The night is dark and full of terrors, the majority of which will mercilessly kill you in seconds if you're not careful. But that's a risk you'll just have to take to explore and experience Bloodborne's gorgeous gothic city of Yharnam, the setting for From Software's brilliant spin-off that experiments with the studio's own Dark Souls designs. This elegant third-person action RPG opts for a quicker pace of play compared to classic Souls without devaluing the need for constant caution and alertness, lest you fall prey to a diverse range of horrific monsters lurking through the Victorian-era environments. The dual forms of each melee weapon, mixed with the careful timing of pistol-enabled parries, gives you even more room to express your preferred fighting style as you claw your way from one memorable boss encounter or picturesque vista to the next, guided (or hostilely invaded) by the ghosts of other players.
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Easily the best superhero game of recent years, Spider-Man is an absolute storming exclusive for PS4. It looks incredible, is stuffed full of things to see and do, and it feels glorious to play. From the moment you take your first swing around NYC, to the later stages when you're mixing together movement, combat, and powers this is an absolute delight to just sit and play. The story is gripping, funny, and genuinely surprising in places, and the presentation is slick as hell. It very much captures the spirit of both the comics and the new Marvel versions of Spidey. If you're looking for something brand new, which will wow your friends and keep you playing for weeks and weeks... this is the one for you.
We've seen far too many desolate, lifeless, post-apocalyptic wastelands in games, to the point where they've become as dreary as the crumbling world they portray. But Horizon Zero Dawn dares to push far, far beyond the fall of modern society to give us a glimpse at a new chapter for humanity, where primitive tribes have slowly begun to rebuild among unique species of sentient, robotic wildlife that roam and own the now-verdant ruins of metropolitan areas. You explore Horizon's expansive, enchanting open world as Aloy, an instantly likeable lead who's a capable and courageous hunter in this far-future frontier. Establishing diplomatic relations with other human tribes, exploring the breathtaking environment (and capturing Kodak moments with the delightful photo mode), hunting down every last secret tucked away in the sprawling landscape, trying to bag yourself a massive dino-like Thunderjaw - whatever you set out to do in Horizon Zero Dawn, it's going to be incredible.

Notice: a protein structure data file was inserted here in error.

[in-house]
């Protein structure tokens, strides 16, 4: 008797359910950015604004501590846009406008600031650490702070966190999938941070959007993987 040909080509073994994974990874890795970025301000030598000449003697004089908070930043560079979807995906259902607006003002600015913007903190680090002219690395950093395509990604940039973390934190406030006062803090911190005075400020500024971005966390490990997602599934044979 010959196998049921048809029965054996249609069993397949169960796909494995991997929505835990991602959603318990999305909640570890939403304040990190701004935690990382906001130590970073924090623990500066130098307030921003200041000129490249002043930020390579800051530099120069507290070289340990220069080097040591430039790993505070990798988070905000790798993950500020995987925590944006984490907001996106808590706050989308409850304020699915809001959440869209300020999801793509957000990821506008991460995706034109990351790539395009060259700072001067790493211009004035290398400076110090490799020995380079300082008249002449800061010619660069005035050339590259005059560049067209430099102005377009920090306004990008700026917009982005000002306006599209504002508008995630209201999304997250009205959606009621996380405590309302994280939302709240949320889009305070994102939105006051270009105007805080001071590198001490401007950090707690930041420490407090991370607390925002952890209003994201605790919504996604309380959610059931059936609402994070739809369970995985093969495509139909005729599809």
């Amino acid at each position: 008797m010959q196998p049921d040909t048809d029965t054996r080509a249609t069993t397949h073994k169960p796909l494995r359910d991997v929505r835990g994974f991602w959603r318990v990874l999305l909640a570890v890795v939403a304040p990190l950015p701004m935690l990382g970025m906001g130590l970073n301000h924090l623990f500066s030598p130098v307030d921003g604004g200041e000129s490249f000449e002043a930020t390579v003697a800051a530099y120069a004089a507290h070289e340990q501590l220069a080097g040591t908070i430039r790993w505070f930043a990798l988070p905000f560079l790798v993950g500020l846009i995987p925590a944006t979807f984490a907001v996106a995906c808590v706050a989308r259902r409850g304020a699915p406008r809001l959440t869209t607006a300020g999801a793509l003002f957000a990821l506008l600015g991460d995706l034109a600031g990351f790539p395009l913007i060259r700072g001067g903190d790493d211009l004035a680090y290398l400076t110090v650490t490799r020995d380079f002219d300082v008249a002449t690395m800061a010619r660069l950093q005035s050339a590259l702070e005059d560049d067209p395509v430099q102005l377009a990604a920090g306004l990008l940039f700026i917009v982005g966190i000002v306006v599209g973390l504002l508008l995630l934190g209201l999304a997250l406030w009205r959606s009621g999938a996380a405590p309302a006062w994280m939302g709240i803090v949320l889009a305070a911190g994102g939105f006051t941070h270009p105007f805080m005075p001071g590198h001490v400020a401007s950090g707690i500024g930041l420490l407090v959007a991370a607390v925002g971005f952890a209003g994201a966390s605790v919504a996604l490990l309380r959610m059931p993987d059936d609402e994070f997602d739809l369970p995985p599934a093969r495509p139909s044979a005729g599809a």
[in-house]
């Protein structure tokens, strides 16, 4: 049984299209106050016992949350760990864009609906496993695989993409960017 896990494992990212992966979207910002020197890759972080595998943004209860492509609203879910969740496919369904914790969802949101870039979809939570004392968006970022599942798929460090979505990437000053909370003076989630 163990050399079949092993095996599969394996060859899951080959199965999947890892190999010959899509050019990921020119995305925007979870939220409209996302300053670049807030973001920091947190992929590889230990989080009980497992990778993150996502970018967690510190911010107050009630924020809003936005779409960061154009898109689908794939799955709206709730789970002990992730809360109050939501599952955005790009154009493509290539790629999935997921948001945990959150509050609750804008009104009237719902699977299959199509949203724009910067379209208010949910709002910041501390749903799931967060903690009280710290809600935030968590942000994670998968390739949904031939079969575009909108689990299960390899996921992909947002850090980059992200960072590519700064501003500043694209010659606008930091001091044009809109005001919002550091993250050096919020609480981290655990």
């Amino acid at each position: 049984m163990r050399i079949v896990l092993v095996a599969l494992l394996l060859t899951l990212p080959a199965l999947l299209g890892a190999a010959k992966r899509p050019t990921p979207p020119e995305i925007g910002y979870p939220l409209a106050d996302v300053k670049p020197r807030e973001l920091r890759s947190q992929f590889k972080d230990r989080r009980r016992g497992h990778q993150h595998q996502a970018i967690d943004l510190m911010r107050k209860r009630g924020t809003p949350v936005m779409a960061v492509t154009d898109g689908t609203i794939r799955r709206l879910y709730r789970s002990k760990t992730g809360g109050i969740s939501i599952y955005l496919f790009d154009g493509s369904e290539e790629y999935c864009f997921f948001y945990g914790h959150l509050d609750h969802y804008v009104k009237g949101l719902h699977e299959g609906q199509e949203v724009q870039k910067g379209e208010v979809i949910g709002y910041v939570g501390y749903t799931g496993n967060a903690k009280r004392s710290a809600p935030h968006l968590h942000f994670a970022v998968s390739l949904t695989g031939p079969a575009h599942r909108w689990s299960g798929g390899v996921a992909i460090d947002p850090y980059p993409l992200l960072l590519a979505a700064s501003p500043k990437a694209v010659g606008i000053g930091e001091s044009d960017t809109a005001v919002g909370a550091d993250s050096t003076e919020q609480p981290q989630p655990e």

Yes, it's that good. The latest God of War, which essentially reboots the franchise and takes it to a whole new setting, is the best game you can play on PS4. And that's something we may well be saying until PS5 inevitably rolls out. Ditching the linear action structure of the originals, this outing lets you explore a fully realised, utterly beautiful Norse world, picking fights and solving puzzles as you go. The story is both well written and well paced, with Kratos far more than a one-dimensional murder-machine now. Enemies are well constructed too, and the combat is just as fluid and thrilling as it always was. There are heaps of things to discover, and each new area is more jaw-dropping and feature-packed than the next. Only Horizon comes close to showing the power and versatility of the PlayStation in the same way, making God of War an essential purchase for anyone with a Dualshock in their hands and a hankering for a fresh experience.
Naughty Dog has closed out the PS4 generation with its most ambitious game to date. Not only does this exclusive justify its existence as the sequel none of us thought we needed, but it's an outstanding achievement in its own right. Visually astonishing, absurdly ambitious, and utterly epic in scale, The Last of Us Part 2 is a game that will be a part of you for many, many years to come.